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Symptoms of diseases
Symptoms of diseases, and also signs, are the evidences of abnormal functioning of the human organism. In most cases, they are indicating a disease. Those 2 terms are often mistaken and used as a synonyms. One have to bear in mind, that symptoms are subjective and signs are objective. Single symptom or sign usually cannot determine one particular disease, but the combination of them restricts possible options. Obviously, they are crucial for establishing a proper diagnosis and each attribute of the disease is important for healthcare providers.
The difference between symptoms and signs
Those 2 terms are frequently used as a synonyms. However, the official definition and meaning are totally different. Symptoms of diseases are subjective, which means they can be observed or felt only by the patient. For instance, headache, fatigue, abdominal pain or weakness are one of the many possible symptoms. On the other hand, signs are objective, therefore they can be measured or noticed by other people or by a specialist. Cough, weight loss or blood cell count are the examples of signs. Particular attributes can be considered as both signs and symptoms. Fever or red eye can be noticed either by the patient or by a specialist.
Symptoms of diseases can be divided into 3 major categories:
- Chronic – those symptoms are present for a long period of time. In theory longer than 3 months. The most popular diseases characterized by chronic symptoms include cancer, asthma, diabetes or HIV/AIDS
- Relapsing – in other words they are recurrent, which means they were present in the past, then disappeared, and now are coming back. Multiple sclerosis and depression often result in such symptoms.
- Remitting – they are relieving over time, and at some point, those symptoms can even disappear.
What is more, there are also other minor categories that describe symptoms. One of them are cardinal symptoms, which ultimately lead to a proper diagnosis. Another of them are called as a presenting symptoms, also referred to as a chief complaints, and they describe the symptoms which forced the patient to go to the doctor. Whereas constitutional or general symptoms are known to be affecting entire organism.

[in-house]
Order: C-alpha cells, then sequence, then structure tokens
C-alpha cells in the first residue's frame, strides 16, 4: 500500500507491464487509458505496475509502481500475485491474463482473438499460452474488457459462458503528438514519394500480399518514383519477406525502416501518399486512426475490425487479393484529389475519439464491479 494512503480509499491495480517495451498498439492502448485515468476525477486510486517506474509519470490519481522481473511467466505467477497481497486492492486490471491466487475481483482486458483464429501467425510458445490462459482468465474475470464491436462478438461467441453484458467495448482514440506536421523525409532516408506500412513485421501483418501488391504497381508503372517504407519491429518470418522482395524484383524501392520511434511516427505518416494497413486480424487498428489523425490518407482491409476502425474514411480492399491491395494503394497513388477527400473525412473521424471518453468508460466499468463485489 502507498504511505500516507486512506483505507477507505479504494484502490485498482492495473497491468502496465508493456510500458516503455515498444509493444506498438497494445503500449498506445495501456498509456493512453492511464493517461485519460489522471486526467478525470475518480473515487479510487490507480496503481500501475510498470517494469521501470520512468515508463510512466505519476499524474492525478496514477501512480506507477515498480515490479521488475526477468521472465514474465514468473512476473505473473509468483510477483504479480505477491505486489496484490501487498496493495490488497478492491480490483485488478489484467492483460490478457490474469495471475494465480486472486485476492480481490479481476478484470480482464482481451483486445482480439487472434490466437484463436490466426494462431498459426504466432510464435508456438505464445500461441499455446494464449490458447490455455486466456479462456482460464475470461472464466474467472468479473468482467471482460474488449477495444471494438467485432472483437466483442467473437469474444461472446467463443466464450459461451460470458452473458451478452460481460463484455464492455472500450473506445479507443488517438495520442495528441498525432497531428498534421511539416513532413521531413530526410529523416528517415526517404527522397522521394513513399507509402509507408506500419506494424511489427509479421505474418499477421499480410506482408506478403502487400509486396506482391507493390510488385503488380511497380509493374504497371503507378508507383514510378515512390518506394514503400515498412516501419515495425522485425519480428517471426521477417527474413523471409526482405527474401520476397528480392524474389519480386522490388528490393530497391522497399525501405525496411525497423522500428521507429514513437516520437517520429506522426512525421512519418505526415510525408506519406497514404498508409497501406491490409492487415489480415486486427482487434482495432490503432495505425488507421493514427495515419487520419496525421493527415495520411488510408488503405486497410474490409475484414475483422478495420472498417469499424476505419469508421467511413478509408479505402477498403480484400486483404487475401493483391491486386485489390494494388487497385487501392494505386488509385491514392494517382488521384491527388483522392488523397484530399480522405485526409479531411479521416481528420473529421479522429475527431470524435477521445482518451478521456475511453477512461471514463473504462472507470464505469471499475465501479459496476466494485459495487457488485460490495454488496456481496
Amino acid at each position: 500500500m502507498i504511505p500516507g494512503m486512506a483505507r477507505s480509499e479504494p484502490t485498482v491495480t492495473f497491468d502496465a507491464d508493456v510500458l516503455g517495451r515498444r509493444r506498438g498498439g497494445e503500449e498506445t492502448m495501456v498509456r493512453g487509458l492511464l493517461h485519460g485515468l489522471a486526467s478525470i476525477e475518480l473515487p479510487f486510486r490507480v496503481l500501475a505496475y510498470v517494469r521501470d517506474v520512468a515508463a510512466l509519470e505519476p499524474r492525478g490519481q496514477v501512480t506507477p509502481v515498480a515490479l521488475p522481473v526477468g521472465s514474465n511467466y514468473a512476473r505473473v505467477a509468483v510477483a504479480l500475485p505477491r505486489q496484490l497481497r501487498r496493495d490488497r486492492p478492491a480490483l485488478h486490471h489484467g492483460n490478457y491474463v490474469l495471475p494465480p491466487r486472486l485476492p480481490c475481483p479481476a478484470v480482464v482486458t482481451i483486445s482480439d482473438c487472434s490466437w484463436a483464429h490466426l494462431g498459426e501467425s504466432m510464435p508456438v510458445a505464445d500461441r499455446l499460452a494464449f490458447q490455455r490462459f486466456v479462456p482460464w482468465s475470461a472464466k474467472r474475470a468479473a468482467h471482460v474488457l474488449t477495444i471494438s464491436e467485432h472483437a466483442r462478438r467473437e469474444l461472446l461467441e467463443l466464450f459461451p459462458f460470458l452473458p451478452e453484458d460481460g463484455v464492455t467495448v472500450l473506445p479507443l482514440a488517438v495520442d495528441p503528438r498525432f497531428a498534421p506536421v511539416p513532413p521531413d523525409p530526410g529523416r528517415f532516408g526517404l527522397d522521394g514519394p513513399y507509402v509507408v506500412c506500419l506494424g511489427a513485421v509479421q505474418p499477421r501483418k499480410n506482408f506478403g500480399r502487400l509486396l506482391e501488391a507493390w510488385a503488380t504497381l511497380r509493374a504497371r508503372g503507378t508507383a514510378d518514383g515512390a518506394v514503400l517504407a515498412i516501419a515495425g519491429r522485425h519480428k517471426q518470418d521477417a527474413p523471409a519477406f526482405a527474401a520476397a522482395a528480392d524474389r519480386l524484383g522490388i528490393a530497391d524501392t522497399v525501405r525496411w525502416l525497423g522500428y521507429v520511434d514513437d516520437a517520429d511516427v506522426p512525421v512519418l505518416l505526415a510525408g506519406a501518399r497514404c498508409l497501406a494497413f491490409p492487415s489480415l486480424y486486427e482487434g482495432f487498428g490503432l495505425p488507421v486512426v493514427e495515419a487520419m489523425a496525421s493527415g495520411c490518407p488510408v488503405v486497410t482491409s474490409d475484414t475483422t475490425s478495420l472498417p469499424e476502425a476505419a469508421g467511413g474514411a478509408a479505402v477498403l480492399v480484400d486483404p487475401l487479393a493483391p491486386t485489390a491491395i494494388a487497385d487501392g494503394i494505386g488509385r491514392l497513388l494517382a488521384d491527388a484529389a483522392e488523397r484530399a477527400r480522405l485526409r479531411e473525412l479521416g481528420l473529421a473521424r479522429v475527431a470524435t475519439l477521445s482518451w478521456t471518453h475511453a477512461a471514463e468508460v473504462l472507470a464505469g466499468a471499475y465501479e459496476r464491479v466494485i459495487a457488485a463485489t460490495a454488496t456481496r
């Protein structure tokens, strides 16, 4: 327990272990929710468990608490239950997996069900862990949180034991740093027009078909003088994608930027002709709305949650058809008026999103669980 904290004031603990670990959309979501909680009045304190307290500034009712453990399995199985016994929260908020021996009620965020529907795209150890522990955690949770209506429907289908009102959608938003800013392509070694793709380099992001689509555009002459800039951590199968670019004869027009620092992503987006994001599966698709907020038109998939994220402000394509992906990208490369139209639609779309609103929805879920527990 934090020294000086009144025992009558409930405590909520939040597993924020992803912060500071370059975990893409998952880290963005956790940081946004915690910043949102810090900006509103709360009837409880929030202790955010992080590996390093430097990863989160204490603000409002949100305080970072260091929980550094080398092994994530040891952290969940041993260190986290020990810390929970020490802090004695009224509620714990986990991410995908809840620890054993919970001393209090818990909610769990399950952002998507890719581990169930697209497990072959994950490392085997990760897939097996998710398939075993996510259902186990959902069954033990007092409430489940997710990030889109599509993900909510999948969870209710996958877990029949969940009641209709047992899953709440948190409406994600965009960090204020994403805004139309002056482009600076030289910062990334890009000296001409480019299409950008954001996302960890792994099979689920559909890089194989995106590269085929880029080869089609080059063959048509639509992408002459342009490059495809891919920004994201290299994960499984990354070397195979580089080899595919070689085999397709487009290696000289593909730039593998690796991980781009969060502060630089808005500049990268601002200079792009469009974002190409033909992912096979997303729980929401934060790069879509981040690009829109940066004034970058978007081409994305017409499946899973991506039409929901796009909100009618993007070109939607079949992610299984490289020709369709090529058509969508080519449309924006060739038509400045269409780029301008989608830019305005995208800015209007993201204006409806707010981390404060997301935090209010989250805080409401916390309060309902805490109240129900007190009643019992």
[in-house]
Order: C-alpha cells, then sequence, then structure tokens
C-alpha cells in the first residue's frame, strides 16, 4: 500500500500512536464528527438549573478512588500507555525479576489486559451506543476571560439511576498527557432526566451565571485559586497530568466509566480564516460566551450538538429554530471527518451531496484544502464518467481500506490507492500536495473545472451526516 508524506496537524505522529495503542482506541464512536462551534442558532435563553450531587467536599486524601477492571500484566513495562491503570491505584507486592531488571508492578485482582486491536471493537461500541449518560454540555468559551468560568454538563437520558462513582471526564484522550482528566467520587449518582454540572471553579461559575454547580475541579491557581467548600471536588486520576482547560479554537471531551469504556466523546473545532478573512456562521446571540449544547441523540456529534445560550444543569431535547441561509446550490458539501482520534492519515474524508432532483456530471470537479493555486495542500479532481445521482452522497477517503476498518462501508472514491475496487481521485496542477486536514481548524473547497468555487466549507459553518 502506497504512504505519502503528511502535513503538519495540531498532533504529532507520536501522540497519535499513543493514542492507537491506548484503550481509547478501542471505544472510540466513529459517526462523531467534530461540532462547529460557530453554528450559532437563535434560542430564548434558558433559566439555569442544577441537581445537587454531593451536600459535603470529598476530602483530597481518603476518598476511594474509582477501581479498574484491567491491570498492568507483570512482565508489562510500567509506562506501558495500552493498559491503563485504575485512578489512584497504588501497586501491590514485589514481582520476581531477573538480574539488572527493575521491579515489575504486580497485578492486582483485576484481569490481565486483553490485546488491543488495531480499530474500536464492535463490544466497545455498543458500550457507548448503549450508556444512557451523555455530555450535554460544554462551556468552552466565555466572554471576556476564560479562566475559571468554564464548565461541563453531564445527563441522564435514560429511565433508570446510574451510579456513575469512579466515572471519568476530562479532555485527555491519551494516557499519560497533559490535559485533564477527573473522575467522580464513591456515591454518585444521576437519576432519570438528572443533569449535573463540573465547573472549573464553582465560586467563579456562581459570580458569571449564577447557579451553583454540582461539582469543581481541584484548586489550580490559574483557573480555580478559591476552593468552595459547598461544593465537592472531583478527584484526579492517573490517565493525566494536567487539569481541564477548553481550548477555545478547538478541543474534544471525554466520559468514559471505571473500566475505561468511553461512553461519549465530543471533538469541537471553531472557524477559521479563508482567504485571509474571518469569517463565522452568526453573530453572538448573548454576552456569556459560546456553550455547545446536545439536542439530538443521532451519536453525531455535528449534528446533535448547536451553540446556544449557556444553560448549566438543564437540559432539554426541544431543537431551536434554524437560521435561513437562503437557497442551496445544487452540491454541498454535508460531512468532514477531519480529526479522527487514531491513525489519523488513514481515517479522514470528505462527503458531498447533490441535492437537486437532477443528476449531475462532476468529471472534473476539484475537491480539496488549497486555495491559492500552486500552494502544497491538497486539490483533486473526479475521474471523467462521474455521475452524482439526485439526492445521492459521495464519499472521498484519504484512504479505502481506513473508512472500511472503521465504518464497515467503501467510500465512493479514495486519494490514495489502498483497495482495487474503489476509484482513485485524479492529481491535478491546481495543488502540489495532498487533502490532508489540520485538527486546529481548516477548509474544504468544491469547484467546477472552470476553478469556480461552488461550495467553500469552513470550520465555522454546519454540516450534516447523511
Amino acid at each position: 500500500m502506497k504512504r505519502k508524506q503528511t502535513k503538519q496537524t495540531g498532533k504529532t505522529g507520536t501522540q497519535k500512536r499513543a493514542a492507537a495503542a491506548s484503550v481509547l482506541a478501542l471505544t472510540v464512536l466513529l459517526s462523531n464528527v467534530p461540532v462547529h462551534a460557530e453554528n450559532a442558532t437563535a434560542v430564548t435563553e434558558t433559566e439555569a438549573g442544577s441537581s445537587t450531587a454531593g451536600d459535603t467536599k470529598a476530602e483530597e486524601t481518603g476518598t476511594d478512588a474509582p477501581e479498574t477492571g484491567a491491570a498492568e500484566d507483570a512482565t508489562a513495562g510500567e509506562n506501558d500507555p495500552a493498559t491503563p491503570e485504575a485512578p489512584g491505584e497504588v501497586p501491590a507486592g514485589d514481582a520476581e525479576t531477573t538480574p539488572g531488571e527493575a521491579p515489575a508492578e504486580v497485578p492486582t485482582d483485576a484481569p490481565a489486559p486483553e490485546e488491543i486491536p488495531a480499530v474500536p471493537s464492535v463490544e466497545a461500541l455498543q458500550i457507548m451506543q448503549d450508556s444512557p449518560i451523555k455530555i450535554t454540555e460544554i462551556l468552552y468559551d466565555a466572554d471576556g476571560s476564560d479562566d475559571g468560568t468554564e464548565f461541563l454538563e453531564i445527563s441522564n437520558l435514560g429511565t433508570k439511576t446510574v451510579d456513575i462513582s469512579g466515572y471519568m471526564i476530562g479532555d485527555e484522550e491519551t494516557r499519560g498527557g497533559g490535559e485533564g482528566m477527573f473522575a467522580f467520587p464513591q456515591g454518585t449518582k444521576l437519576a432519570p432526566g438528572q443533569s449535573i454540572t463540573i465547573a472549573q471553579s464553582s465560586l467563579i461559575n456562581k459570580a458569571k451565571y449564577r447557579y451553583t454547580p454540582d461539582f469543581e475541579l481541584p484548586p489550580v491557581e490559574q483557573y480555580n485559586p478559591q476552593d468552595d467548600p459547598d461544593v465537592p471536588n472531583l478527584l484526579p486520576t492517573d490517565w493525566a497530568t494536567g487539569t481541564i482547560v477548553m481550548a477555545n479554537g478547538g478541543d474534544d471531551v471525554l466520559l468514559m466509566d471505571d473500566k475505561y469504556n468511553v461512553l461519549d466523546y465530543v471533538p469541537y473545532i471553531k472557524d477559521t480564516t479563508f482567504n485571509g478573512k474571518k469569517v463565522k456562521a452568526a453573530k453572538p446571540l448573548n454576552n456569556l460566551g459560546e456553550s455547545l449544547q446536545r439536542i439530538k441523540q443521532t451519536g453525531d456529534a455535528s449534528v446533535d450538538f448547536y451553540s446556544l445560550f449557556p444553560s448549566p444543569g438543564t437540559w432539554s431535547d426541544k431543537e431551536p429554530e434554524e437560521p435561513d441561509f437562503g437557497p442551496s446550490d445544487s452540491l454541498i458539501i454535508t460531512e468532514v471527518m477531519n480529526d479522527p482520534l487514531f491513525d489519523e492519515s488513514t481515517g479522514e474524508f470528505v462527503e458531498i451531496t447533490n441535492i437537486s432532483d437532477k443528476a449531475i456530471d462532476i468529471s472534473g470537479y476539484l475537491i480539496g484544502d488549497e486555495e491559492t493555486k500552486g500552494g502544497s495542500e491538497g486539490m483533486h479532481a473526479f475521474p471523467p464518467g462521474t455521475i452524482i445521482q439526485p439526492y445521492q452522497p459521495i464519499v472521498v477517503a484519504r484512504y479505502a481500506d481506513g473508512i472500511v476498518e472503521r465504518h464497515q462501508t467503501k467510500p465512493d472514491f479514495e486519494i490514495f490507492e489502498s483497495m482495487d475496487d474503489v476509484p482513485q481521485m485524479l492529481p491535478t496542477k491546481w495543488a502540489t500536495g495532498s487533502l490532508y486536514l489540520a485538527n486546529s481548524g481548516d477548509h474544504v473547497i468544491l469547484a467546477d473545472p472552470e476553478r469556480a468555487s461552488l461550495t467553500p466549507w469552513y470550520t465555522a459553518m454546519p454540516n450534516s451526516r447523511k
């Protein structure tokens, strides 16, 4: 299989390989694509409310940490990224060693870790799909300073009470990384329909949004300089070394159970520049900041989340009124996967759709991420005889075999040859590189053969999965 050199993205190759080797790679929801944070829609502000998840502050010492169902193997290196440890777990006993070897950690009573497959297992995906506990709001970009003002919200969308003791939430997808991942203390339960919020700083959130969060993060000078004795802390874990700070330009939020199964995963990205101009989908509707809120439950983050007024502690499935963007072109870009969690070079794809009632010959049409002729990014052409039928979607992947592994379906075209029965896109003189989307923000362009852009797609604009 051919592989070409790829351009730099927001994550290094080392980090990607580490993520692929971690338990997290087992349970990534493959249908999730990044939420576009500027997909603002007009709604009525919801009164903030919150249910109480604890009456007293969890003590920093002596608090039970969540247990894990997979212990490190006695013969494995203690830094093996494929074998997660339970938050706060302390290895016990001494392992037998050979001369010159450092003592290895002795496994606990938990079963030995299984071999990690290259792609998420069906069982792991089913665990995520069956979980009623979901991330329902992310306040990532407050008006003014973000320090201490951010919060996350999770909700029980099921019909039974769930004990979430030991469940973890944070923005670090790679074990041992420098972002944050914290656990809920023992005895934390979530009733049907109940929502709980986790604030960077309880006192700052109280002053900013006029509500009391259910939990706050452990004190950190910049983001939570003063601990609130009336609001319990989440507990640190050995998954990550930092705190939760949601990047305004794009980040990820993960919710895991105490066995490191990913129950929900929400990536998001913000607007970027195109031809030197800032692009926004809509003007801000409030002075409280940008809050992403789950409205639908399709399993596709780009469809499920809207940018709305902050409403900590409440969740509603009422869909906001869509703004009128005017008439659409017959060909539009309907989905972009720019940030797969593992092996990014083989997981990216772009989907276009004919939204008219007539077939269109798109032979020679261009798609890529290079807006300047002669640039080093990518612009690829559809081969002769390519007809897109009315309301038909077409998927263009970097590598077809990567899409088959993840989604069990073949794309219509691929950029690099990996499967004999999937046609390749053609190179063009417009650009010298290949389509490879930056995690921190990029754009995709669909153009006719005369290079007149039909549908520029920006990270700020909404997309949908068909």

What is interesting, in unusual cases, diseases can be asymptomatic. An abnormality exist in the organism, but the symptoms are not present. Those types of diseases will not be discovered if the patient do not go through medical tests. Such incidents are dangerous for patient’s general health, since many life-threatening disorders tend to be asymptomatic in early and middle stages.
Even though some signs might seem irrelevant for the case, they are still very important for the diagnosis process. Every sign is thoroughly gathered in order to make a complete list of possible diseases. In general, those signs, combined with symptoms, will point out for that one hunted disease.
Signs can be divided into 4 major categories:
- Prognostic signs – they are pointing for possible outcome for the patient, but do not predict specific disease.
- Anamnestic signs – those are the traces left by previous disease
- Diagnostic signs – they help to identify the disease, thus they determine diagnosis.
- Pathognomonic signs – unique signs which can be linked with one particular disease without any doubt.